Martin Luther King Jr. has communicated to millions in his “Letter from Birmingham Jail” that, “justice too long delayed is justice denied.” Those who hear “Wait!” are promised that, given sufficient time, justice will be done, wrongs will be corrected, and equality will abound to everyone everywhere just the same. Yet, present dire circumstances are oft-neglected in the process of “Wait!” It may be said that the call to patience in the political sphere is a tool by the ruling majority to pacify the minority who are demoralized by inequality. Though some will call advocates for immediate change rebels or rabble-rousers who see no need for civilized political processes, these “voices that cry in wilderness” are seeking real solutions to real injustices not someday but today. To retard the march of justice, for whatever political advantage, is to halt it in its tracks. However, to throw an issue down the gauntlet without calculation, technique, and well-timed maneuvering may be impractical and ineffective in attaining ultimate ends. Truly, the tension between the immediacy of justice-doing on the one hand and the patience required for optimum political stratagem on the other is perennial.
Given that “freedom is never voluntarily given by the oppressor; it must be demanded by the oppressed,” waiting is a ruse by those reluctant to advance equality. Justice cannot too speedily be delivered. Yet, the demands cannot be sloppily presented, and the timing must be finessed. How, then, do we reconcile the need to be skillful in timing and persuasion in order to achieve equality with the immediacy of the need for equality?
On Wednesday we met with a legislator who defended his vote in the negative for Assemblyman O’Donnell’s marriage equality bill citing political inopportunity as his justification. Although he personally supports marriage equality, he did not vote for the legislation because he saw his vote as inconsequential, and he was biding his time to make such a controversial stand, in a district where 80% oppose, when it would have the greatest impact. The members of the Right to Marry Campaign, South Bus, expressed the need for immediate change in NY on the issue, indicating in no uncertain terms that the needs of same-gender families require an instantaneous invitation to the institution of marriage. The American Pediatrics Society has come out publicly in support of marriage equality, asserting that children need the protections and benefits of civil marriage. These families exist, and need these federal and state entitlements immediately; waiting for a politically opportune time to protect them is absurd. The legislator maintained that he supports bisexual, gay, lesbian, and transgender (BGLT) rights (including marriage rights), yet believes that he is in no position to “come out” with this position at the present time. However, he declared, that at some future time the climate will be ripe for his decision to favor marriage equality, and at that time he will make good on his promise.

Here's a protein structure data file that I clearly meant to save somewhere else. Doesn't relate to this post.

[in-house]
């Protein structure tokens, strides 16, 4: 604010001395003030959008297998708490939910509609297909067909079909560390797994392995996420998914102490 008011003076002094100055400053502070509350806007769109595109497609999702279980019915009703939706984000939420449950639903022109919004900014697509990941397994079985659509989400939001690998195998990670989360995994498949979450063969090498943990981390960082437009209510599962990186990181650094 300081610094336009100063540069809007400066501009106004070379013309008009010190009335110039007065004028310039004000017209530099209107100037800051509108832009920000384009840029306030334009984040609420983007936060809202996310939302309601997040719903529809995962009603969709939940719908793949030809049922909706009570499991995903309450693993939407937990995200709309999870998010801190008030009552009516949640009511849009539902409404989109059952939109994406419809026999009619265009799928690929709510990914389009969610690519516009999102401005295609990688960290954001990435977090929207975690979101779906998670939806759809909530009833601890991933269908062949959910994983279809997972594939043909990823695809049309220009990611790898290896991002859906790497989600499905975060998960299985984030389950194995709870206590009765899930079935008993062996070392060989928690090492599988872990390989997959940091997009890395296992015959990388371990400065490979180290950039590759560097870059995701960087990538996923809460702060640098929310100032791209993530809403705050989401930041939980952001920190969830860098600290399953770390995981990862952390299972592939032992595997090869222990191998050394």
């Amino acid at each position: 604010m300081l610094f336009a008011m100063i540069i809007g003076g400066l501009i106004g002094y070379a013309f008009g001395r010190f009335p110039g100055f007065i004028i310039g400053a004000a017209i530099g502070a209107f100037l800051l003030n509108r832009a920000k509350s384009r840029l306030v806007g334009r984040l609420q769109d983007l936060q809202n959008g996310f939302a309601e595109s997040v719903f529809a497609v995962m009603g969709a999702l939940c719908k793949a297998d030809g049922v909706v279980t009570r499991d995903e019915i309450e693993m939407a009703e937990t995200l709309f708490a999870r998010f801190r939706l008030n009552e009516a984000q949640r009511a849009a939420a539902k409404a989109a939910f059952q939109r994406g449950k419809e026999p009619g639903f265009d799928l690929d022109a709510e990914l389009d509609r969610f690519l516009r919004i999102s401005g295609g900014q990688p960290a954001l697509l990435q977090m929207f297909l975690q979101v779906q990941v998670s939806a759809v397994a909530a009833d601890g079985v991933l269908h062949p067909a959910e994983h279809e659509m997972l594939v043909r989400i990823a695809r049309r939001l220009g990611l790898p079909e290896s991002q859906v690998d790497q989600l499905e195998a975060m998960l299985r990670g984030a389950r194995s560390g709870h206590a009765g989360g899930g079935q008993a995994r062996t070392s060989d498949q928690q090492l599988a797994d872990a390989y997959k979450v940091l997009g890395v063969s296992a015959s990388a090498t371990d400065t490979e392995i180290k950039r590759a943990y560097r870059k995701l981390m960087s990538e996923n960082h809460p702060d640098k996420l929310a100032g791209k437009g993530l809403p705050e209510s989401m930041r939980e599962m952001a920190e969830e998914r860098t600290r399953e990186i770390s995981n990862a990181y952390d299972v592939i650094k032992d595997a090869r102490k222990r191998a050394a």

How can we, who have waited for so many years to have the equal treatment under the law that the Fourteenth Amendment guarantees, sit in the office of an ally of marriage equality and accept its deferment? Is this truly an ally of marriage equality, or someone who has invented a creative argument to appease the dissenting and wronged minority into silence? Granted, how the case is made is important, but the timing is never better to extend rights to a suspect classification of people than the present. Therefore, when speaking in terms of redressing the injustice perpetuated on a minority, in this case extending marriage to include all couples who have been so excluded, political strategy can never be used as an excuse for failing to vote according to what is known is right.
When speaking about direct-action campaigns against discrimination, Dr. King asserts that no decision to advance civil rights is “well timed.” How easy it is for those who have all of the joys of marriage to beseech the minority to wait with patience for the prime moment when, usually when it is convenient for the lawmaker and the opportunity costs are at their lowest, to vote for justice to prevail. The BGLT community must rise up together, with eloquence, intelligence, grace, and earnestness and immediately demand nothing less than civil marriage. This is a matter of conscience and morality. The legislative branch of the government did not wait for the majority of Americans to affirm racial equality when it passed the Civil Rights Act of 1964 – this decision was an ethical imperative. Likewise, the legislative branch of NY must not balk at their duty to vote in favor of marriage equality. We shall not wait for a “more convenient season.” We consider this assemblyman’s “Lukewarm acceptance… [as] much more bewildering than outright rejection,” (in Dr. King’s words) and ask him to stand with resolute moral posture for marriage equality. Time can never be used as “an ally of the forces of social stagnation,” rather, “…time is always ripe to do right.” May the lawmakers of New York make haste to do right and vote for marriage equality.